Getting the full benefit of a gift to the total exclusion of the donor
A gift with reservation is a gift that is not fully given away. Where gifts with reservation were made on or after 18 March 1986, you can include the assets as part of your estate but there is no seven year limit as there is for outright gifts. A gift may begin as a gift with reservation but some time later the reservation may cease.
In order for a gift to be effective for exemption from Inheritance Tax, the person receiving the gift must get the full benefit of the gift to the total exclusion of the donor. Otherwise, the gift is not a gift for Inheritance Tax purposes.
An outright gift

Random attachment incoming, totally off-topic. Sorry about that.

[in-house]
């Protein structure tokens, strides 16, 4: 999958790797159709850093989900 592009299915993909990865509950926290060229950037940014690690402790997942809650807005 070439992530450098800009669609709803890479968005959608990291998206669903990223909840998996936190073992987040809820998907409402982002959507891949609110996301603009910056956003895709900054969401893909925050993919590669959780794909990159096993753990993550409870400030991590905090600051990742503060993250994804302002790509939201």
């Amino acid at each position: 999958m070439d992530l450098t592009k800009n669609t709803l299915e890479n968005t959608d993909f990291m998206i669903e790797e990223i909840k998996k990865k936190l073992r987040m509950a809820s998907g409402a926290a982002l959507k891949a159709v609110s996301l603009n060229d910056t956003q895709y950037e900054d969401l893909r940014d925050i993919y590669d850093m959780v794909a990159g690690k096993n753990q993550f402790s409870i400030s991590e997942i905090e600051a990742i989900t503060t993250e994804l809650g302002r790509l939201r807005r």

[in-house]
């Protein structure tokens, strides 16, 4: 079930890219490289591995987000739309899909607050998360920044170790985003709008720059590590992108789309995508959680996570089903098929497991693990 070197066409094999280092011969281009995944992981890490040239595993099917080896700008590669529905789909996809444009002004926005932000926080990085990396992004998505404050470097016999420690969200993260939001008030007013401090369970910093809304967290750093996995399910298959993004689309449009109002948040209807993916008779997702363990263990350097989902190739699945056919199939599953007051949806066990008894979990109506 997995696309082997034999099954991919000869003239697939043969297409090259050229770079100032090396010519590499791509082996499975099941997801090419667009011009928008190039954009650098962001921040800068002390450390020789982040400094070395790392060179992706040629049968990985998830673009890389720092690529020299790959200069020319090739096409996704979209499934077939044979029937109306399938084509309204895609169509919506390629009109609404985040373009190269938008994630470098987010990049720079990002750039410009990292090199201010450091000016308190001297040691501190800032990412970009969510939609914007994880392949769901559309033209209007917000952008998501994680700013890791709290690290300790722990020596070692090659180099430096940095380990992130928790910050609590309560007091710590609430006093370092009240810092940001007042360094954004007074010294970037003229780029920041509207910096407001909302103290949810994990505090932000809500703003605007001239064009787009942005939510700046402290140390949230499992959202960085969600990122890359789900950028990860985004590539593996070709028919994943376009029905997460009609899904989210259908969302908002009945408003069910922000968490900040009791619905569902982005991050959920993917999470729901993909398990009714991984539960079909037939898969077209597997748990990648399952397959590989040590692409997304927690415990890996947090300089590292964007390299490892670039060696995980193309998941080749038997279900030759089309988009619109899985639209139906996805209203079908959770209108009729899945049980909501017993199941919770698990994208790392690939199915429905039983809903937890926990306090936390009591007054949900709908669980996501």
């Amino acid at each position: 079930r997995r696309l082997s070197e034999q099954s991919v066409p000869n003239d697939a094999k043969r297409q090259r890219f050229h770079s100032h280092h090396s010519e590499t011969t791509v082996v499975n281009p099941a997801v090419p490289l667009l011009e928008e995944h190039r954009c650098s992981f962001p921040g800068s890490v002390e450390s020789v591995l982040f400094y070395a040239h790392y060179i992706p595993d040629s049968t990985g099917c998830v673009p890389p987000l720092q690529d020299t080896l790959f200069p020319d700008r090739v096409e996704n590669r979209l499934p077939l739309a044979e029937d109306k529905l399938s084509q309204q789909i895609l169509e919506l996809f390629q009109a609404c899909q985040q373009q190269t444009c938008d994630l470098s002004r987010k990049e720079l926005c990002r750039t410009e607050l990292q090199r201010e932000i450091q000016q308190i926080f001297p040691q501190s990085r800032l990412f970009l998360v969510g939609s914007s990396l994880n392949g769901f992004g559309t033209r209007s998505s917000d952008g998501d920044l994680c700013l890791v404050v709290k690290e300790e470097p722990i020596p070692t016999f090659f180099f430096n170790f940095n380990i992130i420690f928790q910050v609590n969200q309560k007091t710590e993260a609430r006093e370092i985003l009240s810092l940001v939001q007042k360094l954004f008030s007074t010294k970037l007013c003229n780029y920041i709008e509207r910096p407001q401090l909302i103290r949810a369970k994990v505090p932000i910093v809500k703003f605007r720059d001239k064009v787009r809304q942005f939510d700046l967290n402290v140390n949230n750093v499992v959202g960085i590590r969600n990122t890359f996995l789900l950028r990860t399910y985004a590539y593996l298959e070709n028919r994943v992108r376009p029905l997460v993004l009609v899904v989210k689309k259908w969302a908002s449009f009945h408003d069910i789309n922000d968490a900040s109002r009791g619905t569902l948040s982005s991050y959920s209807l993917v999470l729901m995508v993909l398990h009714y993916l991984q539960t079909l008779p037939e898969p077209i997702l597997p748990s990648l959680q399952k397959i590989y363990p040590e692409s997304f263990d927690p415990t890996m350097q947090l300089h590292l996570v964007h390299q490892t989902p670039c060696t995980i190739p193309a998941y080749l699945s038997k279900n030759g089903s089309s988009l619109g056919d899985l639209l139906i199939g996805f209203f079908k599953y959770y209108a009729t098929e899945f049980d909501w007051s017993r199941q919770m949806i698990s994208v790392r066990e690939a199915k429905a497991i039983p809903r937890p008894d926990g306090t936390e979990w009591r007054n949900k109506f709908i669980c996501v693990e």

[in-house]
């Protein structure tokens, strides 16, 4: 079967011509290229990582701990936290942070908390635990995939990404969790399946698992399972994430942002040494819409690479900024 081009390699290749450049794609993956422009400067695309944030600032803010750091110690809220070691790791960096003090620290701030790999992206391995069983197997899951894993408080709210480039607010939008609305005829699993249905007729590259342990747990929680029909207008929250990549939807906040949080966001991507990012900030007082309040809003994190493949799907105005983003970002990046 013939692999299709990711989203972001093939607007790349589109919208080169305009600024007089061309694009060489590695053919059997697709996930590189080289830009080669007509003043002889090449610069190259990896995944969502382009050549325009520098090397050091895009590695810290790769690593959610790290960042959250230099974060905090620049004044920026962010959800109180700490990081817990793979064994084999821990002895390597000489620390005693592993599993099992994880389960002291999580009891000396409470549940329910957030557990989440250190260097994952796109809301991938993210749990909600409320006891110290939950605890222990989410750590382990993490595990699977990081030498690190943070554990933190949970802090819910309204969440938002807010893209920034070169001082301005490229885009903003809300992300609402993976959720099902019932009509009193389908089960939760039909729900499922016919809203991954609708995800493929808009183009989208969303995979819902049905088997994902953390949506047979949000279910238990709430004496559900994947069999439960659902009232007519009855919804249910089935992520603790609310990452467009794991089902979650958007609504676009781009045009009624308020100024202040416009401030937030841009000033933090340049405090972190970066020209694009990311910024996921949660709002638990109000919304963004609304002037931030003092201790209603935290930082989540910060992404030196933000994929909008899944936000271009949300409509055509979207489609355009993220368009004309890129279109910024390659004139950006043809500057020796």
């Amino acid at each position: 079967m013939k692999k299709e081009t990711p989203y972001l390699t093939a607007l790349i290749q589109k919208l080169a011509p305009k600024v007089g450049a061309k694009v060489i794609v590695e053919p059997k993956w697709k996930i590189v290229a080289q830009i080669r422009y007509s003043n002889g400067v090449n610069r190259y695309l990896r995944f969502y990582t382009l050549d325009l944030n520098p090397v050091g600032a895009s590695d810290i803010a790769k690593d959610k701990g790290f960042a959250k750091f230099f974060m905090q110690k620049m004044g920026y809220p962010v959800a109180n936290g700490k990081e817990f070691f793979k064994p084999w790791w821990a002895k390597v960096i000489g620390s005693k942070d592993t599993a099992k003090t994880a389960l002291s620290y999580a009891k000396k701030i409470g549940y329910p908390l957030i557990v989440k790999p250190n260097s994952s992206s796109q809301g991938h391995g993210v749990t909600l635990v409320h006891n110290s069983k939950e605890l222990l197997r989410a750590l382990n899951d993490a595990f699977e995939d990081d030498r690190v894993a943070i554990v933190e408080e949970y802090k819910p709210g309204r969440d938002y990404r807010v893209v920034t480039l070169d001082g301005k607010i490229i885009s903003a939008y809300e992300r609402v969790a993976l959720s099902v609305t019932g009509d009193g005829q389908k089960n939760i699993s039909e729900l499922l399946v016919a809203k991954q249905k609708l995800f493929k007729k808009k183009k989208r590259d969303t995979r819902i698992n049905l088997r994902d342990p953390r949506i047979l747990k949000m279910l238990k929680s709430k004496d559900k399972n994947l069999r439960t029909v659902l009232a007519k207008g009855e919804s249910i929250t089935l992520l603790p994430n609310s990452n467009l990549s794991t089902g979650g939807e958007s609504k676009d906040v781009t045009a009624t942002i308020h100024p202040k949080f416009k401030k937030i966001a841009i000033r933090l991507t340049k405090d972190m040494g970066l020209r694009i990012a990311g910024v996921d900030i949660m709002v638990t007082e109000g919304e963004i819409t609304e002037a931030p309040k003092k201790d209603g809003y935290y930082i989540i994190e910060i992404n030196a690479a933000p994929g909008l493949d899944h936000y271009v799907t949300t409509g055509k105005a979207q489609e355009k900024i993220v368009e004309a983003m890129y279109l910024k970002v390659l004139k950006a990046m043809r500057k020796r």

For example, if you give your house to your child but continue to live there rent free, that would be a gift with reservation. If, after two years, you start to pay a market rent for living in the house, the reservation ceases when you first pay the rent. The gift then becomes an outright gift at that point and the seven year period runs from the date the reservation ceased. Or a gift may start as an outright gift and then become a gift with reservation.
Alternatively, if you give your house to your child and continue to live there but pay full market rent, there is no reservation. If over time you stop paying rent or the rent does not increase, so it is no longer market rent, a reservation will occur at the time the rent stops or ceases to be market rent.
The value of a gift for Inheritance Tax is the amount of the loss to your estate. If you make a cash gift, the loss is the same value as the gift. But this is not the case with all gifts.